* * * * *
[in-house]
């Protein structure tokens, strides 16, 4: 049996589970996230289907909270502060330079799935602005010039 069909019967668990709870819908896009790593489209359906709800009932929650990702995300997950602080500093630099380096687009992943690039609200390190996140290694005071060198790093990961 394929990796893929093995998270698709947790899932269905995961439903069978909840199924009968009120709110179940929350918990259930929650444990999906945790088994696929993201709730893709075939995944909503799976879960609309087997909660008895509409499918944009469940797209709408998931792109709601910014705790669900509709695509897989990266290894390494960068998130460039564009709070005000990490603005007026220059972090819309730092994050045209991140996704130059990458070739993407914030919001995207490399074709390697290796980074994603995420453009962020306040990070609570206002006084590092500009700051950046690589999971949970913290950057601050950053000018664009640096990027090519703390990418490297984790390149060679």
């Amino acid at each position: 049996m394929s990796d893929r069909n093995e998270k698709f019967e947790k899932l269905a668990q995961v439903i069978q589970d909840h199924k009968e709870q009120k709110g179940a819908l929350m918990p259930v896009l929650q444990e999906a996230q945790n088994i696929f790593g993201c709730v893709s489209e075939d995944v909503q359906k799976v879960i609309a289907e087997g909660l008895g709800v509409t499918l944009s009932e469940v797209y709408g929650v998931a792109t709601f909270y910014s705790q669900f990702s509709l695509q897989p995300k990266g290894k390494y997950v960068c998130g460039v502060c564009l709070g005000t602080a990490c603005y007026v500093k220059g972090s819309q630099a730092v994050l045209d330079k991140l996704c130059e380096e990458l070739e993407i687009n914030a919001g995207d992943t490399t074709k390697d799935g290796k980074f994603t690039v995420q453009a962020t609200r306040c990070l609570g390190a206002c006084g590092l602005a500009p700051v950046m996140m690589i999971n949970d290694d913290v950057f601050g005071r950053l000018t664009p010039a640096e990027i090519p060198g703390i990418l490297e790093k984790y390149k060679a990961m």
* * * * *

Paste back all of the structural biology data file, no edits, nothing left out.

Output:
[in-house]
């Protein structure tokens, strides 16, 4: 049996589970996230289907909270502060330079799935602005010039 069909019967668990709870819908896009790593489209359906709800009932929650990702995300997950602080500093630099380096687009992943690039609200390190996140290694005071060198790093990961 394929990796893929093995998270698709947790899932269905995961439903069978909840199924009968009120709110179940929350918990259930929650444990999906945790088994696929993201709730893709075939995944909503799976879960609309087997909660008895509409499918944009469940797209709408998931792109709601910014705790669900509709695509897989990266290894390494960068998130460039564009709070005000990490603005007026220059972090819309730092994050045209991140996704130059990458070739993407914030919001995207490399074709390697290796980074994603995420453009962020306040990070609570206002006084590092500009700051950046690589999971949970913290950057601050950053000018664009640096990027090519703390990418490297984790390149060679």
């Amino acid at each position: 049996m394929s990796d893929r069909n093995e998270k698709f019967e947790k899932l269905a668990q995961v439903i069978q589970d909840h199924k009968e709870q009120k709110g179940a819908l929350m918990p259930v896009l929650q444990e999906a996230q945790n088994i696929f790593g993201c709730v893709s489209e075939d995944v909503q359906k799976v879960i609309a289907e087997g909660l008895g709800v509409t499918l944009s009932e469940v797209y709408g929650v998931a792109t709601f909270y910014s705790q669900f990702s509709l695509q897989p995300k990266g290894k390494y997950v960068c998130g460039v502060c564009l709070g005000t602080a990490c603005y007026v500093k220059g972090s819309q630099a730092v994050l045209d330079k991140l996704c130059e380096e990458l070739e993407i687009n914030a919001g995207d992943t490399t074709k390697d799935g290796k980074f994603t690039v995420q453009a962020t609200r306040c990070l609570g390190a206002c006084g590092l602005a500009p700051v950046m996140m690589i999971n949970d290694d913290v950057f601050g005071r950053l000018t664009p010039a640096e990027i090519p060198g703390i990418l490297e790093k984790y390149k060679a990961m």